The media have a long history of excusing Islamic extremism, downplaying it, and pretending it’s not an issue. We’ve all seen the ridiculous “we may never know the motive” headlines after an attack, even as the perpetrators shout Allahu Akbar and admit to joining ISIS. This kind of 1984-esque delusion and obfuscation of reality has become par for the course.
So what happens when a California Imam preaches a sermon calling for death to Jews? The Washington Post rushes in to provide rationalization for the statements while giving the Imam a nearly unchallenged platform to defend himself, of course.
This is what the Imam, Ammar Shahin, originally said in his July 21st youtube video.
The Middle East Media Research Institute (MEMRI), which monitors media coverage, particularly about Israel, translated Shahin as calling for God to “liberate the Al Aqsa Mosque from the filth of the Jews” and to “annihilate them down to the very last one,” the group said in a statement.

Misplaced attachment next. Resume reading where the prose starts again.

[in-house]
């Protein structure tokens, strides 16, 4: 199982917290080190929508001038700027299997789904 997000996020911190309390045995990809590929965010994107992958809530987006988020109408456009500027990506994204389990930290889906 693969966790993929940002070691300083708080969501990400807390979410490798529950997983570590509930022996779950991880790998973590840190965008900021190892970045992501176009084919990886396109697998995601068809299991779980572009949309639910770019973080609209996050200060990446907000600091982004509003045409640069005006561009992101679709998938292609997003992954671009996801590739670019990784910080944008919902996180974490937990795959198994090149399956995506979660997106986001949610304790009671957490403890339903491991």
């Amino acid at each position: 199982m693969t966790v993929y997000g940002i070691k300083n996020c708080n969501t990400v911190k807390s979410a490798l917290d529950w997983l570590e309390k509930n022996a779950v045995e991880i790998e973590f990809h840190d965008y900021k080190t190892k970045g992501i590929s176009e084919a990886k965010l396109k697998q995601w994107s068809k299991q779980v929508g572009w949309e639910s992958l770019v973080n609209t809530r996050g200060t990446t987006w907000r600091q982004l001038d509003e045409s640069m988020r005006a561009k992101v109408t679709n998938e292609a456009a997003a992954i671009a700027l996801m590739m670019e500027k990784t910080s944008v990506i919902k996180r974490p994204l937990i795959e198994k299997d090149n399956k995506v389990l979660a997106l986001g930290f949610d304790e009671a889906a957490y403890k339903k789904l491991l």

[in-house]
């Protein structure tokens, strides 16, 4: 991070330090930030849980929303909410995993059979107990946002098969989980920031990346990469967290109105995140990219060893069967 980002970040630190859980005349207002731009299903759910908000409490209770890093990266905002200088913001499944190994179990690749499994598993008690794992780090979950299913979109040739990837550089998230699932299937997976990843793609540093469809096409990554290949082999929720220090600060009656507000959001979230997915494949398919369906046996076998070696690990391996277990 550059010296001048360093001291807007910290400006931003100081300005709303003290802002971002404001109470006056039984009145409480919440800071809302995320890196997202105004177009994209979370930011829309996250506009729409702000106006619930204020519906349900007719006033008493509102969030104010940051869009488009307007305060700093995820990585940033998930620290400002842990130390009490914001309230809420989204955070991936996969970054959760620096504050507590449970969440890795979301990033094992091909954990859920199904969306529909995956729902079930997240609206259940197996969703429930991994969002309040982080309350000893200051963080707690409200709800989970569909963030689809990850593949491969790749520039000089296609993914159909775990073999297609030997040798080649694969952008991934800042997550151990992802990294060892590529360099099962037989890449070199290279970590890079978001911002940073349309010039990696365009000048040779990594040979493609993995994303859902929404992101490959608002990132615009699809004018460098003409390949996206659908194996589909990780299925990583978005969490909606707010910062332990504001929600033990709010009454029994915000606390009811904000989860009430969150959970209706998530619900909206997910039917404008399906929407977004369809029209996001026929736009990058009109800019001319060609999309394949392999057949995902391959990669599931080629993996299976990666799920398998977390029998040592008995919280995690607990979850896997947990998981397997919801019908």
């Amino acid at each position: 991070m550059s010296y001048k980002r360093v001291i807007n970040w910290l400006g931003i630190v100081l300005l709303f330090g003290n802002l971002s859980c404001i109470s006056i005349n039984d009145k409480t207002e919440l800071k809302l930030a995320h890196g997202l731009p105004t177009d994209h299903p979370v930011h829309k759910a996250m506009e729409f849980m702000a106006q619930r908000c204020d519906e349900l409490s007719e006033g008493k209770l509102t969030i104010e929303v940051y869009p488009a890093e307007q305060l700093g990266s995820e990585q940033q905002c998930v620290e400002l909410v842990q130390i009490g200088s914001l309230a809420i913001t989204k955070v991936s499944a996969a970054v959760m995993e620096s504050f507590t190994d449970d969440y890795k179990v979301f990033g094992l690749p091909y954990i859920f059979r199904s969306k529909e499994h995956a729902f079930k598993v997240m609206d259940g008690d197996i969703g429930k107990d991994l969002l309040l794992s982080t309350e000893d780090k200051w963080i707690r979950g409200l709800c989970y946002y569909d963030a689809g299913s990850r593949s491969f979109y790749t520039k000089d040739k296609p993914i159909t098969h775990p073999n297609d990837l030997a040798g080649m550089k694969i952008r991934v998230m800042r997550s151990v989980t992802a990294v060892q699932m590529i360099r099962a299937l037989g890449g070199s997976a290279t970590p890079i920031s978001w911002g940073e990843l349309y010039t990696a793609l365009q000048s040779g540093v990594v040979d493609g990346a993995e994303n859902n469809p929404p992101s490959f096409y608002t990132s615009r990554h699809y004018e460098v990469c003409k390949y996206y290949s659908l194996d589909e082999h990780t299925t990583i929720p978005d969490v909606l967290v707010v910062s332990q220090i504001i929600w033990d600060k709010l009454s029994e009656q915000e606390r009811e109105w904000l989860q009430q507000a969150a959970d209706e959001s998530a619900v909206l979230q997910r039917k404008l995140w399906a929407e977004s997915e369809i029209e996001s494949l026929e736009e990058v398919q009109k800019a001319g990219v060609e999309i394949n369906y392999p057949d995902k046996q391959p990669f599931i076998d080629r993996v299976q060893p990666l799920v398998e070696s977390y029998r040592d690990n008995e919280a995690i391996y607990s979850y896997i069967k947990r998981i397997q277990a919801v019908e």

Now, I’m no English major, but “annihilate them down to the very last one” seems to be pretty clear, right? Calling Jews “filth” also doesn’t require much context to be exceedingly inflammatory.
The Imam, a man named Shahin, gave the following response.
On Wednesday, Shahin told The Washington Post that he wasn’t speaking of Jews in general but “specifically about this group shutting down the mosque — these soldiers, or settlers, or fighters, or oppressors.” He said he focused on the situation at al-Aqsa because so many U.S. Muslims aren’t aware of it. He said he regularly speaks out against the Islamic State and extremism by Muslims and has made statements against Muslim extremist attacks in Europe, South Asia and elsewhere.
He also decries that this incident is being held against him.
“It’s unfair when I have spoken about nonviolence, and here is some two minutes. My record is very clear, I have always been against violence,” he said.